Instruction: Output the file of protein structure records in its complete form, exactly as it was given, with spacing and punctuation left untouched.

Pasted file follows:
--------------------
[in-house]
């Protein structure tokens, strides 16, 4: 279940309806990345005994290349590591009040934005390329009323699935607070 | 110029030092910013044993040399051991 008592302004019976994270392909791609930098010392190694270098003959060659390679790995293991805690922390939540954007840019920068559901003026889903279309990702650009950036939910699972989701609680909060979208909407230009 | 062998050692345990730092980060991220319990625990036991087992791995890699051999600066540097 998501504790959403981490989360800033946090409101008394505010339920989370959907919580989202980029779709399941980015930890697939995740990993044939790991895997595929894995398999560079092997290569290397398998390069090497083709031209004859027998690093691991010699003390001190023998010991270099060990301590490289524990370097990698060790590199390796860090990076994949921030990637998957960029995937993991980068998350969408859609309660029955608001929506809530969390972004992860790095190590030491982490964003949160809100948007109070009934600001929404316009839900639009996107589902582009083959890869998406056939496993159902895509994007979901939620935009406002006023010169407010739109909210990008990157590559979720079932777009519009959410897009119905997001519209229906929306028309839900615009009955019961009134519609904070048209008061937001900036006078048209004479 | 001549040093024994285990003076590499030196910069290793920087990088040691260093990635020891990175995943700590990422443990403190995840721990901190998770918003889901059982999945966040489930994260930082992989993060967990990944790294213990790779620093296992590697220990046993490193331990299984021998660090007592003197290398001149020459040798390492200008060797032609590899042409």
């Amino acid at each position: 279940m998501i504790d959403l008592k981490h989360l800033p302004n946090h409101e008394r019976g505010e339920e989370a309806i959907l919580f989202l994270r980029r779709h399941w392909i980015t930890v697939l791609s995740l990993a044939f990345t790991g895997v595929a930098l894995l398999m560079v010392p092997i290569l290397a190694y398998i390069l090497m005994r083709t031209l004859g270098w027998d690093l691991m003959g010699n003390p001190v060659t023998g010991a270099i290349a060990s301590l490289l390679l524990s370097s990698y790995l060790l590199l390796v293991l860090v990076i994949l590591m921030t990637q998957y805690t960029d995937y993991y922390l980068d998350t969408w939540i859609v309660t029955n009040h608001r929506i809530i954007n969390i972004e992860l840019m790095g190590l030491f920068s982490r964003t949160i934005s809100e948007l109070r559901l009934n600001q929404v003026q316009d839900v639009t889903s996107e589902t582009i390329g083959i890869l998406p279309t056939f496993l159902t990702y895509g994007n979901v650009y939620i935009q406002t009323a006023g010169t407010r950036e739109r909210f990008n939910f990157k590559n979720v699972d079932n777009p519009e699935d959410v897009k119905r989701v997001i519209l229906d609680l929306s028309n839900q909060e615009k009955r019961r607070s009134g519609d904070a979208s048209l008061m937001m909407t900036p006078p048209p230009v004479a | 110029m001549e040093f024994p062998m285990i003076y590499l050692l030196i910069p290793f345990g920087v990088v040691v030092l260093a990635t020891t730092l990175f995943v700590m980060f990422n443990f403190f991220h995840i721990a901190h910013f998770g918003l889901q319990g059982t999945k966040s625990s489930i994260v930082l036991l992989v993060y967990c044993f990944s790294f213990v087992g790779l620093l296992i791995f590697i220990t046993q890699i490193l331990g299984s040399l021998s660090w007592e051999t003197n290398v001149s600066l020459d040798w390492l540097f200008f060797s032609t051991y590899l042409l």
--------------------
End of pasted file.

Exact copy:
[in-house]
């Protein structure tokens, strides 16, 4: 279940309806990345005994290349590591009040934005390329009323699935607070 | 110029030092910013044993040399051991 008592302004019976994270392909791609930098010392190694270098003959060659390679790995293991805690922390939540954007840019920068559901003026889903279309990702650009950036939910699972989701609680909060979208909407230009 | 062998050692345990730092980060991220319990625990036991087992791995890699051999600066540097 998501504790959403981490989360800033946090409101008394505010339920989370959907919580989202980029779709399941980015930890697939995740990993044939790991895997595929894995398999560079092997290569290397398998390069090497083709031209004859027998690093691991010699003390001190023998010991270099060990301590490289524990370097990698060790590199390796860090990076994949921030990637998957960029995937993991980068998350969408859609309660029955608001929506809530969390972004992860790095190590030491982490964003949160809100948007109070009934600001929404316009839900639009996107589902582009083959890869998406056939496993159902895509994007979901939620935009406002006023010169407010739109909210990008990157590559979720079932777009519009959410897009119905997001519209229906929306028309839900615009009955019961009134519609904070048209008061937001900036006078048209004479 | 001549040093024994285990003076590499030196910069290793920087990088040691260093990635020891990175995943700590990422443990403190995840721990901190998770918003889901059982999945966040489930994260930082992989993060967990990944790294213990790779620093296992590697220990046993490193331990299984021998660090007592003197290398001149020459040798390492200008060797032609590899042409």
């Amino acid at each position: 279940m998501i504790d959403l008592k981490h989360l800033p302004n946090h409101e008394r019976g505010e339920e989370a309806i959907l919580f989202l994270r980029r779709h399941w392909i980015t930890v697939l791609s995740l990993a044939f990345t790991g895997v595929a930098l894995l398999m560079v010392p092997i290569l290397a190694y398998i390069l090497m005994r083709t031209l004859g270098w027998d690093l691991m003959g010699n003390p001190v060659t023998g010991a270099i290349a060990s301590l490289l390679l524990s370097s990698y790995l060790l590199l390796v293991l860090v990076i994949l590591m921030t990637q998957y805690t960029d995937y993991y922390l980068d998350t969408w939540i859609v309660t029955n009040h608001r929506i809530i954007n969390i972004e992860l840019m790095g190590l030491f920068s982490r964003t949160i934005s809100e948007l109070r559901l009934n600001q929404v003026q316009d839900v639009t889903s996107e589902t582009i390329g083959i890869l998406p279309t056939f496993l159902t990702y895509g994007n979901v650009y939620i935009q406002t009323a006023g010169t407010r950036e739109r909210f990008n939910f990157k590559n979720v699972d079932n777009p519009e699935d959410v897009k119905r989701v997001i519209l229906d609680l929306s028309n839900q909060e615009k009955r019961r607070s009134g519609d904070a979208s048209l008061m937001m909407t900036p006078p048209p230009v004479a | 110029m001549e040093f024994p062998m285990i003076y590499l050692l030196i910069p290793f345990g920087v990088v040691v030092l260093a990635t020891t730092l990175f995943v700590m980060f990422n443990f403190f991220h995840i721990a901190h910013f998770g918003l889901q319990g059982t999945k966040s625990s489930i994260v930082l036991l992989v993060y967990c044993f990944s790294f213990v087992g790779l620093l296992i791995f590697i220990t046993q890699i490193l331990g299984s040399l021998s660090w007592e051999t003197n290398v001149s600066l020459d040798w390492l540097f200008f060797s032609t051991y590899l042409l």